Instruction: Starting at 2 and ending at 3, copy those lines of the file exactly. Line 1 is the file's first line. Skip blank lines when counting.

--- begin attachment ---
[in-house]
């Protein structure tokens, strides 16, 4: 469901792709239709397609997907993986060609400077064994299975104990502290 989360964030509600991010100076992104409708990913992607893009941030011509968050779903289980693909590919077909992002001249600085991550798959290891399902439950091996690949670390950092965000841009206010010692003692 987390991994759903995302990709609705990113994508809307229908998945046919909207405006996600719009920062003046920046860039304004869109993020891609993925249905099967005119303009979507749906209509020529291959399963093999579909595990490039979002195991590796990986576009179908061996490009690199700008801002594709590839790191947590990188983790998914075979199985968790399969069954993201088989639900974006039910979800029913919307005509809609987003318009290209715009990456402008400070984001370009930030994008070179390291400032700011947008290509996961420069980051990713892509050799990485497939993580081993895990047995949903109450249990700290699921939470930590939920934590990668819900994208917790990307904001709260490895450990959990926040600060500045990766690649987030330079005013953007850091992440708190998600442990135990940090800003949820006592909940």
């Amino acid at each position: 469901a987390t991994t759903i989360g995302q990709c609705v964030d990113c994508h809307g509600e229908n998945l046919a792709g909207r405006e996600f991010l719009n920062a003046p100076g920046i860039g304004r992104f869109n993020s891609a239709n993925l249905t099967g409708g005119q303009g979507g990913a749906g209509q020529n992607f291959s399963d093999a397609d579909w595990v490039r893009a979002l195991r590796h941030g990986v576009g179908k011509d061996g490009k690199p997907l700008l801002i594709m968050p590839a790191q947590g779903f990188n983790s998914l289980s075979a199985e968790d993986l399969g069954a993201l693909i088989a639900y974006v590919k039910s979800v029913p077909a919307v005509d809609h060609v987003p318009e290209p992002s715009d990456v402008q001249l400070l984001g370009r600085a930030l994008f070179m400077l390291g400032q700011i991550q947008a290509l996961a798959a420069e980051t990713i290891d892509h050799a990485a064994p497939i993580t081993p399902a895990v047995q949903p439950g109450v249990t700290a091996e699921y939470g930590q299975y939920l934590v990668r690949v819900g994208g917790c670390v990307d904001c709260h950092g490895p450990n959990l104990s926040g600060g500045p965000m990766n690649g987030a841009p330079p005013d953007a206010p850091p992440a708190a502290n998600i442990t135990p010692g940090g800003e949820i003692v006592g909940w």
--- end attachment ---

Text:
């Protein structure tokens, strides 16, 4: 469901792709239709397609997907993986060609400077064994299975104990502290 989360964030509600991010100076992104409708990913992607893009941030011509968050779903289980693909590919077909992002001249600085991550798959290891399902439950091996690949670390950092965000841009206010010692003692 987390991994759903995302990709609705990113994508809307229908998945046919909207405006996600719009920062003046920046860039304004869109993020891609993925249905099967005119303009979507749906209509020529291959399963093999579909595990490039979002195991590796990986576009179908061996490009690199700008801002594709590839790191947590990188983790998914075979199985968790399969069954993201088989639900974006039910979800029913919307005509809609987003318009290209715009990456402008400070984001370009930030994008070179390291400032700011947008290509996961420069980051990713892509050799990485497939993580081993895990047995949903109450249990700290699921939470930590939920934590990668819900994208917790990307904001709260490895450990959990926040600060500045990766690649987030330079005013953007850091992440708190998600442990135990940090800003949820006592909940």
């Amino acid at each position: 469901a987390t991994t759903i989360g995302q990709c609705v964030d990113c994508h809307g509600e229908n998945l046919a792709g909207r405006e996600f991010l719009n920062a003046p100076g920046i860039g304004r992104f869109n993020s891609a239709n993925l249905t099967g409708g005119q303009g979507g990913a749906g209509q020529n992607f291959s399963d093999a397609d579909w595990v490039r893009a979002l195991r590796h941030g990986v576009g179908k011509d061996g490009k690199p997907l700008l801002i594709m968050p590839a790191q947590g779903f990188n983790s998914l289980s075979a199985e968790d993986l399969g069954a993201l693909i088989a639900y974006v590919k039910s979800v029913p077909a919307v005509d809609h060609v987003p318009e290209p992002s715009d990456v402008q001249l400070l984001g370009r600085a930030l994008f070179m400077l390291g400032q700011i991550q947008a290509l996961a798959a420069e980051t990713i290891d892509h050799a990485a064994p497939i993580t081993p399902a895990v047995q949903p439950g109450v249990t700290a091996e699921y939470g930590q299975y939920l934590v990668r690949v819900g994208g917790c670390v990307d904001c709260h950092g490895p450990n959990l104990s926040g600060g500045p965000m990766n690649g987030a841009p330079p005013d953007a206010p850091p992440a708190a502290n998600i442990t135990p010692g940090g800003e949820i003692v006592g909940w």